The court ruled that the inspector had not satisfied the burden of proof resting on him, thus the company’s appeal was held to be well-founded and the tax assessment was reduced. Hence, there was no reason for a correction of the taxable profit in the Netherlands. More specifically, the court ruled that the transfer of activities from the Netherlands had already taken place in the years prior to 2010. Based on the functions of the group, the court agreed with the taxpayer that its activities strongly resembled those of a contract manufacturing company. All risks relating to purchasing, sales and other by-products are managed and borne by the company in Switzerland. This can also be deduced from the fact that approximately 100 people were already working in Switzerland in 2010. Since the court came to the conclusion that the activities were largely relocated from the Netherlands before 2010, the court saw no reason to increase the exit charge.
Impact of the Zinc case
In its judgment, the court confirmed that the inspector has a relatively heavy burden of proof when it comes to making TP corrections. This is particularly true if the documentation is in line with the actual facts and circumstances and is based on national and international TP guidelines and principles. The inspector first has to demonstrate that companies within the group intended to benefit each other and that the price used was not at arm’s length. If the inspector does not succeed in this, no transfer price adjustment may be imposed.
It is difficult for the inspector to prove that a certain transaction is not sufficient if the taxpayer has met the documentation obligations. The importance of having documentation is emphasised in this court ruling. If the taxpayer had failed to meet the TP documentation obligations, the burden of proof would have shifted to the taxpayer. In addition, it is important that the documentation corresponds to the actual facts and circumstances and the TP is based on a sound functional analysis, according to the Organisation for Economic Co-operation and Development’s (OECD’s) TP guidelines and principles. This was also the case in the court ruling.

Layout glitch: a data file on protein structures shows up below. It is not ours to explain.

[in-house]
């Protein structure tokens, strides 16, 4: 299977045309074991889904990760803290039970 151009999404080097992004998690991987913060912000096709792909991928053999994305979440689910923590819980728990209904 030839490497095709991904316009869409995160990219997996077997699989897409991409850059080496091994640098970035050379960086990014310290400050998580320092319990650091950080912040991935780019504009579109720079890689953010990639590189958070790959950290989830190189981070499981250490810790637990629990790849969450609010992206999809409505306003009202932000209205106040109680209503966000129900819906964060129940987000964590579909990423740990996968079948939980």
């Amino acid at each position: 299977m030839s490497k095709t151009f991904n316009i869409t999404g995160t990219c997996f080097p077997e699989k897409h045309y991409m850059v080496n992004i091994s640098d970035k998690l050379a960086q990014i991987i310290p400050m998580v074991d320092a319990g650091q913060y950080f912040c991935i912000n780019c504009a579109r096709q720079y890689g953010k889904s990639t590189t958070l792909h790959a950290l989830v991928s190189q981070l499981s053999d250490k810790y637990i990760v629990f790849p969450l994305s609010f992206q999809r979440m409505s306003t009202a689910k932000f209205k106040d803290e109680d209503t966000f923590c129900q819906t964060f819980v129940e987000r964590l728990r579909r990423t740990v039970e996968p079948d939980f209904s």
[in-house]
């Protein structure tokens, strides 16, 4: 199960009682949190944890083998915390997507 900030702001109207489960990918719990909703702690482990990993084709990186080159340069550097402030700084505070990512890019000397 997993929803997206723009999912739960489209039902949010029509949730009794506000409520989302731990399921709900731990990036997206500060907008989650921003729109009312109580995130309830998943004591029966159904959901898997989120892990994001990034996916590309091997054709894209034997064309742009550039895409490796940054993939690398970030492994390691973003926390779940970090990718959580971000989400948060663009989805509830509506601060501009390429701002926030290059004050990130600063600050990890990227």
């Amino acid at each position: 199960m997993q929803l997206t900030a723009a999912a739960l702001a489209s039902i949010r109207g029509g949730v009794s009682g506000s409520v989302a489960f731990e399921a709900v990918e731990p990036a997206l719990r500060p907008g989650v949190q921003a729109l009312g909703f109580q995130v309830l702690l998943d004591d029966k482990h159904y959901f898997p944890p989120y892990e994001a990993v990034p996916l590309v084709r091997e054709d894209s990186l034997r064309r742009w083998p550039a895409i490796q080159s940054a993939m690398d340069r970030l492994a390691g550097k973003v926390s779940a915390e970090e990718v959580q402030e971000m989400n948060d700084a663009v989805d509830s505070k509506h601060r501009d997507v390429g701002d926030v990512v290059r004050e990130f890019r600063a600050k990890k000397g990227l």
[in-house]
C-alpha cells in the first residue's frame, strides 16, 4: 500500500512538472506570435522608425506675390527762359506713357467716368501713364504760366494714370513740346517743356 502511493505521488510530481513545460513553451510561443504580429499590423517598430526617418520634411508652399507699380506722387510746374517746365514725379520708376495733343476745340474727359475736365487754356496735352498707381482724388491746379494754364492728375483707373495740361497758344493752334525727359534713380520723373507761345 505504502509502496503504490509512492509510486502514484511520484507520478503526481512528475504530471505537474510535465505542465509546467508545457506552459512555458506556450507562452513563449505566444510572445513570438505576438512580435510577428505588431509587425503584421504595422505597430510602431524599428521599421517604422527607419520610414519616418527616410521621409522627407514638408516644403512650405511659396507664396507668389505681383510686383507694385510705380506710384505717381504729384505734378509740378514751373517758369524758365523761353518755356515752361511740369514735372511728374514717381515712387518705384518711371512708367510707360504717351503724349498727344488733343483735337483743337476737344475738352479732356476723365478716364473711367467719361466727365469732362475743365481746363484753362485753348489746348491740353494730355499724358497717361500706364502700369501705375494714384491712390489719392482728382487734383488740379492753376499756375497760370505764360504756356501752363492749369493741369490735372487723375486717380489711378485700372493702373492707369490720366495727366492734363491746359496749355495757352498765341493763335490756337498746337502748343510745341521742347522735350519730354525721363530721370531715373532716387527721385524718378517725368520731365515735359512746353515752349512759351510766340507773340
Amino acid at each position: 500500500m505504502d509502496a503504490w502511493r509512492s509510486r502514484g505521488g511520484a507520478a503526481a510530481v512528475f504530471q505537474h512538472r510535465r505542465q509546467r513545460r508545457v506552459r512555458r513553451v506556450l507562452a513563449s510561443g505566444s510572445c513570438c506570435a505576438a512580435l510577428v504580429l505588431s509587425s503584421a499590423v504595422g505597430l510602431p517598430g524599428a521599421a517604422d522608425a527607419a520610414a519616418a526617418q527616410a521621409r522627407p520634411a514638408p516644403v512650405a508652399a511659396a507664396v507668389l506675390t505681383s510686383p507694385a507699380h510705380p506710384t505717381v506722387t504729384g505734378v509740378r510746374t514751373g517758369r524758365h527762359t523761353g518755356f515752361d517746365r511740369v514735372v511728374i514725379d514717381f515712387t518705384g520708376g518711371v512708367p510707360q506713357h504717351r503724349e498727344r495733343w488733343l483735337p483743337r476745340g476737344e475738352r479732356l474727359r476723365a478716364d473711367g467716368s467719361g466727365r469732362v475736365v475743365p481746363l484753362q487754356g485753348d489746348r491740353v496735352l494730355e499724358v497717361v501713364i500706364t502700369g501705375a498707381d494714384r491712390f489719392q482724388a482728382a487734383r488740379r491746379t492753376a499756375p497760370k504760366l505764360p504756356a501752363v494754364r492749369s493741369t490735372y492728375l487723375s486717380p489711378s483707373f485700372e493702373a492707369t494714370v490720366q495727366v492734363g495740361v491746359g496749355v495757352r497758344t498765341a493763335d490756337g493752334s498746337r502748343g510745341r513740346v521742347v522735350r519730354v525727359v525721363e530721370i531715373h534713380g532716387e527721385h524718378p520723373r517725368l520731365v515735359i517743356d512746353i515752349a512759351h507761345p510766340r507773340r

In light of the increased exchange of information between countries, it will be easier for tax authorities to gain information about activities of group companies in the future. This insight will probably lead to discussions in the field of TP in an earlier phase, not only in the Netherlands, but in other countries where local tax authorities have access to TP documentation.
In addition, the judgment also shows that it is important to remain in dialogue with the inspector to minimise the risk of a time-consuming and expensive process. In this case it seems that the differences in interpretation were fed by a difference of opinion about the facts. In the case of a fundamental difference of opinions about the facts, one of the parties should conceptually have an issue with the burden of proof, which happened in this case.
The inspector has lodged an appeal against the court’s decision. Although the court’s ruling appears to be in line with parliamentary history and TP policy in the Netherlands, it is difficult to predict whether the higher court will follow the ruling of the lower court.
Yoran Noij is an associate and Gert-Jan Hop is a tax lawyer at NovioTax. Mr Noij can be contacted on +31 638 272 392 or by email: email@example.com. Mr Hop can be contacted on +31 627 328 647 or by email: firstname.lastname@example.org.
© Financier Worldwide
Yoran Noij and Gert-Jan Hop